Working & Delivery File Formats
Working and delivery file formats need to work hand-in-hand. dpBestflow® recommends working in raw file format to the greatest extent possible. When it's time to deliver files, we recommend either TIFF or JPEG. Raw file delivery should only be considered if the person receiving the files is a trusted partner in the production pipeline.
There are two kinds of working files: original and derivative files. Original files are raw or JPEG files created by the camera. Derivative files are made from the originals. Both rendered and unrendered (raw) file formats can be used as working file formats. Raw file formats can only be used with PIE software, however. Rendered file formats can be used in both PIE and pixel editing software.
The scenario dpBestflow® recommends is to use raw file format for as much of your image editing as possible. If pixel editing is required in addition to raw image editing, the file formats of choice are TIFF and PSD. Of these two formats, TIFF is preferred since it's better supported outside of Photoshop and can provide every important function of PSD. TIFF doesn't require saving an additional flattened composite layer (maximize compatibility preference in PSD save dialog) to be visible in applications other than Photoshop, which include Media Pro, Photo Mechanic or Lightroom, for instance. This means that layered master files saved as PSD, with maximum compatibility on, will be larger than equivalent layered TIFF files.
Standard JPEG file format is not recommended as a working file format because its lossy compression will generate more and more compression artifacts with each save of an edited file. Simply opening and saving a JPEG does not trigger re-compression. However, altering even one pixel will. JPEGs that are saved at low compression/high quality settings of 10 or better in Photoshop do not visibly deteriorate for several saves, but eventually the re-saves will become noticeable.
Choosing the best file format for delivering digital image files requires good communication and collaboration with the persons receiving the files. There are the usual urban myths surrounding file types: that TIFF is somehow of a higher quality than the highest quality JPEG, for instance. However, it's important to explain that when delivering JPEGs, it's necessary to convert them to TIFF if more picture editing is going to be done in order to avoid the gradual deterioration that occurs when JPEGs are altered and then re-saved as JPEGs, triggering another round of lossy JPEG compression.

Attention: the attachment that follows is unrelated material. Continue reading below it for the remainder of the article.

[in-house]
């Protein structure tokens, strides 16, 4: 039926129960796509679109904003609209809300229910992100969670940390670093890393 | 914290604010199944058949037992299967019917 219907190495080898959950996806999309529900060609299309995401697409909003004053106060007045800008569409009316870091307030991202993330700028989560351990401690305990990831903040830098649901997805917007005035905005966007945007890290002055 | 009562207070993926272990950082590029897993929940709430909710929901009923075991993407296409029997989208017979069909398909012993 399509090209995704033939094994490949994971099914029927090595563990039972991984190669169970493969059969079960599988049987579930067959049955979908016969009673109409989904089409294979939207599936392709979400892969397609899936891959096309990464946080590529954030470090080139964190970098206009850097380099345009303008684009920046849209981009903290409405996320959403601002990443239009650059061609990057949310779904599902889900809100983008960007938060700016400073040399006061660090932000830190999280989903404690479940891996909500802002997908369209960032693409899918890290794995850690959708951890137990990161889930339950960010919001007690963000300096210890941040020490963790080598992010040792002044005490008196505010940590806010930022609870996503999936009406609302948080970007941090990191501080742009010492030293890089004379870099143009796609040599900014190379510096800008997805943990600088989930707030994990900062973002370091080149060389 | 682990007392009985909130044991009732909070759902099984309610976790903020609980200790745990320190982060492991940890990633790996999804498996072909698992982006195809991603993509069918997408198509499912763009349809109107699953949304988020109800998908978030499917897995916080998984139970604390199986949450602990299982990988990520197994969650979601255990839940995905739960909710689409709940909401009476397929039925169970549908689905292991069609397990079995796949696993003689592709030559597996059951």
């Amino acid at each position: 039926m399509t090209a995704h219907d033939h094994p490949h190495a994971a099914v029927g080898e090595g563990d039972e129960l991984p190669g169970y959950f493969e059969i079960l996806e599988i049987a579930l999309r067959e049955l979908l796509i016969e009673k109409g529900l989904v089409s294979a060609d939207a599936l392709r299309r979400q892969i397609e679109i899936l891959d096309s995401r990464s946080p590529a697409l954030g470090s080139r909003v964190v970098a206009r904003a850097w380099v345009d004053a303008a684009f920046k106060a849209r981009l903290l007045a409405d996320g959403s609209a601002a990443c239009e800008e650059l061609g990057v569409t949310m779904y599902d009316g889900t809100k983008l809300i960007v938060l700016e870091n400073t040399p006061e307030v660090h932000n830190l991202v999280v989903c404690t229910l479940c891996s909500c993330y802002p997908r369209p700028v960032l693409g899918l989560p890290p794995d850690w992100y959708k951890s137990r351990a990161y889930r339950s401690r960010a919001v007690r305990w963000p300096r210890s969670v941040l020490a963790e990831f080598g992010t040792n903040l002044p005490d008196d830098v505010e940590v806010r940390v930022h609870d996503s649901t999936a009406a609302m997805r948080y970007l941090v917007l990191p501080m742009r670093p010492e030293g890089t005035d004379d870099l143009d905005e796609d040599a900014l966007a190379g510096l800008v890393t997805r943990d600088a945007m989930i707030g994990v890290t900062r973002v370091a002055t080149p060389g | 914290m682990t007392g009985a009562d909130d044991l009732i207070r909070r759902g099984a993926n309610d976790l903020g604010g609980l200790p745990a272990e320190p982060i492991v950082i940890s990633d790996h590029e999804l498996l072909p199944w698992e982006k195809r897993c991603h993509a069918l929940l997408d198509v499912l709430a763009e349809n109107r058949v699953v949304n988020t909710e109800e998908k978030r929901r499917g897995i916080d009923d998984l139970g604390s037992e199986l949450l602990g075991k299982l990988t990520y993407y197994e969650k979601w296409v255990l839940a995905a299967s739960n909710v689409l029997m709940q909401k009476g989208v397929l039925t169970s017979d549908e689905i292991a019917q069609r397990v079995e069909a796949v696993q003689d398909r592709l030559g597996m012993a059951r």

Read more in the File Delivery
Rendered delivery file formats are generally JPEG or TIFF. PSD is not recommended as a delivery format. PDF format can be used for image files although its main use is for files that contain both vector and raster data, such as those from page layout programs like InDesign and QuarkXPress. One feature of PDF is that it supports password protection although this feature has limited real world functionality. Some publishers and service bureaus specify EPS as a preferred format, but we recommend that you use this delivery format only if it is specifically requested. Some museums have standardized on JPEG 2000 due to its enhanced feature set which includes improved lossy as well as completely lossless compression. JPEG 2000 is not widely supported by Web browsers and is generally not used in the professional photographic, print, or design community.
JPEG is probably the most common delivery format since it takes up much less space on delivery media and uses less bandwidth for electronic delivery. JPEGs saved at the least compression or maximum quality – choose how you wish to express it – are visually indistinguishable from uncompressed TIFF files. Standard JPEG format has several important caveats when compared to TIFF. These caveats do not impact its usefulness as a delivery format as long as these features are understood. The fact that JPEG files can be very highly compressed means that it is easy to introduce visual and completely destructive image artifacts if the Photoshop save quality drops below 6 (on a sliding scale of 12). Different applications and even Photoshop Save For Web & Devices use different scales, which can be confusing. The best rule of thumb is not to go below the mid-point of any JPEG save scale if it can be avoided. Quality 8 on a scale of 12 is the minimum that should be used for delivery files. If you think there is any chance that delivery JPEGs will be altered and resaved as JPEGs, it is best to save at quality 12. It is a good plan to explain in a delivery memo or delivery readme file that JPEGs should be saved as TIFF or PSD files before any additional work is done on them. This will minimize compression artifacts on resave (and educate the uninformed) and allow the use of layers and other Photoshop features.